The three women have a number of things in common beyond living on the Midpeninsula. They are mothers with business backgrounds and experience in startups, and all have parented children with mental health issues.

Mr. Tanti said the experience of the three is part of what convinced him to go beyond his initial offer to serve on SafeSpace's board and become its director. "I'm working with pretty extraordinary people," he said. "People who understand and have had experience in the mental health system."

Ms. Moldow said her now-college-age daughter's struggle with anxiety and depression since she was in second grade showed her family first-hand many of the problems with the existing mental health system. "We have nothing for our kids," she said.

SafeSpace will provide "a whole new model of mental health that's primarily focused on acceptance," she said. One idea they will emphasize, she said, is that mental health "is just as important as your physical health."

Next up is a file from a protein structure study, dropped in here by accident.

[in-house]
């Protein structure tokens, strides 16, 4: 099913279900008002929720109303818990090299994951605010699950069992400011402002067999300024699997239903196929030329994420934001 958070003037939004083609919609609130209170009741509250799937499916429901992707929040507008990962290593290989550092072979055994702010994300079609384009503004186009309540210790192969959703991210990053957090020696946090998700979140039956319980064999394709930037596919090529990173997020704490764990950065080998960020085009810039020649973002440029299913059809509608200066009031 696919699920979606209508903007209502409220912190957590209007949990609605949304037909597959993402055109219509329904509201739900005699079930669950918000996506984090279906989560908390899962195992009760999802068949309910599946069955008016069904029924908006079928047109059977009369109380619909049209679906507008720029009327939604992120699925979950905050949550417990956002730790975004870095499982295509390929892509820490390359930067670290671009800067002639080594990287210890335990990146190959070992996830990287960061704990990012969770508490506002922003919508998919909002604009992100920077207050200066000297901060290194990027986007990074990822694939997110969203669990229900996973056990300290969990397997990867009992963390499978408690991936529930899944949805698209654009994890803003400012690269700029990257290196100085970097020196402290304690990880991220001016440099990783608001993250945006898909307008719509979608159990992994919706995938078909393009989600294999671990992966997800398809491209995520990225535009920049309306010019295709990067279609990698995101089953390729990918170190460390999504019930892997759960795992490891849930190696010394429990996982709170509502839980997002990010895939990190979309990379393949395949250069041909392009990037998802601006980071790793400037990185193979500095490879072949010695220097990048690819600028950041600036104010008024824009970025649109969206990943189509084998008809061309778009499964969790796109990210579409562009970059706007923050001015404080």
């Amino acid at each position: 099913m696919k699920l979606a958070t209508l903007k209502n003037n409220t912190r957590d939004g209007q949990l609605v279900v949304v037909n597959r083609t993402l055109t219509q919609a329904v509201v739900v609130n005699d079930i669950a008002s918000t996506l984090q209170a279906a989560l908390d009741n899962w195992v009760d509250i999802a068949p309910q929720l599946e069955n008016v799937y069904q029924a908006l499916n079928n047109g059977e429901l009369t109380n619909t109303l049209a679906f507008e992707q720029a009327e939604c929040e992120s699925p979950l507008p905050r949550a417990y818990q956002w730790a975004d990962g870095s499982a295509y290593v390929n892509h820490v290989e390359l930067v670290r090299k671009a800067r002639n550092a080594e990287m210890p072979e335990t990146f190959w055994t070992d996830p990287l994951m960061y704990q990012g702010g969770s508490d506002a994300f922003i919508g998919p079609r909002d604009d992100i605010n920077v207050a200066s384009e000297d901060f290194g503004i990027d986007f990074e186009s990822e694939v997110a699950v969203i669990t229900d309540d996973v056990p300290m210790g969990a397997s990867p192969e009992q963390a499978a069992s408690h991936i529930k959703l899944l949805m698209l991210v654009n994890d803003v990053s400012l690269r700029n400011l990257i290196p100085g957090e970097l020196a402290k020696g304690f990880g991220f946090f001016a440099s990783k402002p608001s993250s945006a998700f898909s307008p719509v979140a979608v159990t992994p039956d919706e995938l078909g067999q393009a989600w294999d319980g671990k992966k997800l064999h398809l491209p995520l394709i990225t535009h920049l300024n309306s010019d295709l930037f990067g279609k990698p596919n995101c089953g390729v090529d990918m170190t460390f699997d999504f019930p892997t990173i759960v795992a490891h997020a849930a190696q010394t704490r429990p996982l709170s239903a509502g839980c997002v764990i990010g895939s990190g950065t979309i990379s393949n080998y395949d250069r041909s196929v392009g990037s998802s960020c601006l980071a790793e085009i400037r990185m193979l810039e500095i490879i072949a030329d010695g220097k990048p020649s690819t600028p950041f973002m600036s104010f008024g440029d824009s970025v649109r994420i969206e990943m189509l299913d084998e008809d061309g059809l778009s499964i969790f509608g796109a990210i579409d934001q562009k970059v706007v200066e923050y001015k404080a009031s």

Statistics show the need for youth mental health services in San Mateo County. A survey in San Mateo County's 2014-15 Adolescent Report showed 70 percent of students in San Mateo County public schools reported being depressed, anxious or emotionally stressed in the month before the survey and that 23 percent of boys and 38 percent of girls reported suicidal thoughts.

National statistics show suicide is the second leading cause of death for those between ages 15 and 25.